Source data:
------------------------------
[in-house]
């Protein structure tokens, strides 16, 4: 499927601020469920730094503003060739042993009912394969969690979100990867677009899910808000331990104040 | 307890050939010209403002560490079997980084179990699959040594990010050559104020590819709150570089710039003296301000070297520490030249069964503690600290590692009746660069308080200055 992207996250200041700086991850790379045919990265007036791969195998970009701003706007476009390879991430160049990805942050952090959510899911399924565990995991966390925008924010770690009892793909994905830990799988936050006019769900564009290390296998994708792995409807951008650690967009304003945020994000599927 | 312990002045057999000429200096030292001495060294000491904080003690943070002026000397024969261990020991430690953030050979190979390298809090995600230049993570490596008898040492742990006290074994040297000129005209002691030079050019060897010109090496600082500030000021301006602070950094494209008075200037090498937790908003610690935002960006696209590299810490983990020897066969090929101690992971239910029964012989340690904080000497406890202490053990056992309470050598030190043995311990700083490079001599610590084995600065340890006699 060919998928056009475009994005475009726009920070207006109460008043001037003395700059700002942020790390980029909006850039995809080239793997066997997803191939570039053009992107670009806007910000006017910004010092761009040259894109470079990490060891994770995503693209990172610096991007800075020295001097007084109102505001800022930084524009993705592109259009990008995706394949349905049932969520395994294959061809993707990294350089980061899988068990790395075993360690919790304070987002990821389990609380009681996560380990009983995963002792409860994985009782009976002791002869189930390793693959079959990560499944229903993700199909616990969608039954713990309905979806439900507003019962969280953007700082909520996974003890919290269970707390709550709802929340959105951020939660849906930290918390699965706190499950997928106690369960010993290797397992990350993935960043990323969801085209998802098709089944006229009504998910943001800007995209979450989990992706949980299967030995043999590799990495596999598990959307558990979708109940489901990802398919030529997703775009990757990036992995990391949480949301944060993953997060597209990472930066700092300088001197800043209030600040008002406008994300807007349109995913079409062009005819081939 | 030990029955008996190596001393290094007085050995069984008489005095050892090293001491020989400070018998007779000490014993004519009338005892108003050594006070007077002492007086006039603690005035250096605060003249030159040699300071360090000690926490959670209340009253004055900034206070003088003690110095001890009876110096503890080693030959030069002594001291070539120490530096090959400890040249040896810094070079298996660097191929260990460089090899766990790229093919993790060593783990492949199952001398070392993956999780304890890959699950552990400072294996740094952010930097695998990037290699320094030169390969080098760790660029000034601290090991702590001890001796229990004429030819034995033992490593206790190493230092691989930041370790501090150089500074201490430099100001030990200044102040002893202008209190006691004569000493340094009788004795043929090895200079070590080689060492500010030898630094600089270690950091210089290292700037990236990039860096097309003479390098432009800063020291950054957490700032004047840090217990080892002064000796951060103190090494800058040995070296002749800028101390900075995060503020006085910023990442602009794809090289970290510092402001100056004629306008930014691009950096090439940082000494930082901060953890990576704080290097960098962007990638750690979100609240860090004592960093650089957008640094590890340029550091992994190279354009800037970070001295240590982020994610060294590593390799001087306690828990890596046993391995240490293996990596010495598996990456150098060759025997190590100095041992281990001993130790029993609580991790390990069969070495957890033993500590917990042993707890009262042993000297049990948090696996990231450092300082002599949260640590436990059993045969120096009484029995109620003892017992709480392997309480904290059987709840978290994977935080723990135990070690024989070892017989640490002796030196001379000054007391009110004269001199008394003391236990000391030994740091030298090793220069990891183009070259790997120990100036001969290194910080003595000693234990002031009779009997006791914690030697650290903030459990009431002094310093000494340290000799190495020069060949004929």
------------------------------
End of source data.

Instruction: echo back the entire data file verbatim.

[in-house]
């Protein structure tokens, strides 16, 4: 499927601020469920730094503003060739042993009912394969969690979100990867677009899910808000331990104040 | 307890050939010209403002560490079997980084179990699959040594990010050559104020590819709150570089710039003296301000070297520490030249069964503690600290590692009746660069308080200055 992207996250200041700086991850790379045919990265007036791969195998970009701003706007476009390879991430160049990805942050952090959510899911399924565990995991966390925008924010770690009892793909994905830990799988936050006019769900564009290390296998994708792995409807951008650690967009304003945020994000599927 | 312990002045057999000429200096030292001495060294000491904080003690943070002026000397024969261990020991430690953030050979190979390298809090995600230049993570490596008898040492742990006290074994040297000129005209002691030079050019060897010109090496600082500030000021301006602070950094494209008075200037090498937790908003610690935002960006696209590299810490983990020897066969090929101690992971239910029964012989340690904080000497406890202490053990056992309470050598030190043995311990700083490079001599610590084995600065340890006699 060919998928056009475009994005475009726009920070207006109460008043001037003395700059700002942020790390980029909006850039995809080239793997066997997803191939570039053009992107670009806007910000006017910004010092761009040259894109470079990490060891994770995503693209990172610096991007800075020295001097007084109102505001800022930084524009993705592109259009990008995706394949349905049932969520395994294959061809993707990294350089980061899988068990790395075993360690919790304070987002990821389990609380009681996560380990009983995963002792409860994985009782009976002791002869189930390793693959079959990560499944229903993700199909616990969608039954713990309905979806439900507003019962969280953007700082909520996974003890919290269970707390709550709802929340959105951020939660849906930290918390699965706190499950997928106690369960010993290797397992990350993935960043990323969801085209998802098709089944006229009504998910943001800007995209979450989990992706949980299967030995043999590799990495596999598990959307558990979708109940489901990802398919030529997703775009990757990036992995990391949480949301944060993953997060597209990472930066700092300088001197800043209030600040008002406008994300807007349109995913079409062009005819081939 | 030990029955008996190596001393290094007085050995069984008489005095050892090293001491020989400070018998007779000490014993004519009338005892108003050594006070007077002492007086006039603690005035250096605060003249030159040699300071360090000690926490959670209340009253004055900034206070003088003690110095001890009876110096503890080693030959030069002594001291070539120490530096090959400890040249040896810094070079298996660097191929260990460089090899766990790229093919993790060593783990492949199952001398070392993956999780304890890959699950552990400072294996740094952010930097695998990037290699320094030169390969080098760790660029000034601290090991702590001890001796229990004429030819034995033992490593206790190493230092691989930041370790501090150089500074201490430099100001030990200044102040002893202008209190006691004569000493340094009788004795043929090895200079070590080689060492500010030898630094600089270690950091210089290292700037990236990039860096097309003479390098432009800063020291950054957490700032004047840090217990080892002064000796951060103190090494800058040995070296002749800028101390900075995060503020006085910023990442602009794809090289970290510092402001100056004629306008930014691009950096090439940082000494930082901060953890990576704080290097960098962007990638750690979100609240860090004592960093650089957008640094590890340029550091992994190279354009800037970070001295240590982020994610060294590593390799001087306690828990890596046993391995240490293996990596010495598996990456150098060759025997190590100095041992281990001993130790029993609580991790390990069969070495957890033993500590917990042993707890009262042993000297049990948090696996990231450092300082002599949260640590436990059993045969120096009484029995109620003892017992709480392997309480904290059987709840978290994977935080723990135990070690024989070892017989640490002796030196001379000054007391009110004269001199008394003391236990000391030994740091030298090793220069990891183009070259790997120990100036001969290194910080003595000693234990002031009779009997006791914690030697650290903030459990009431002094310093000494340290000799190495020069060949004929």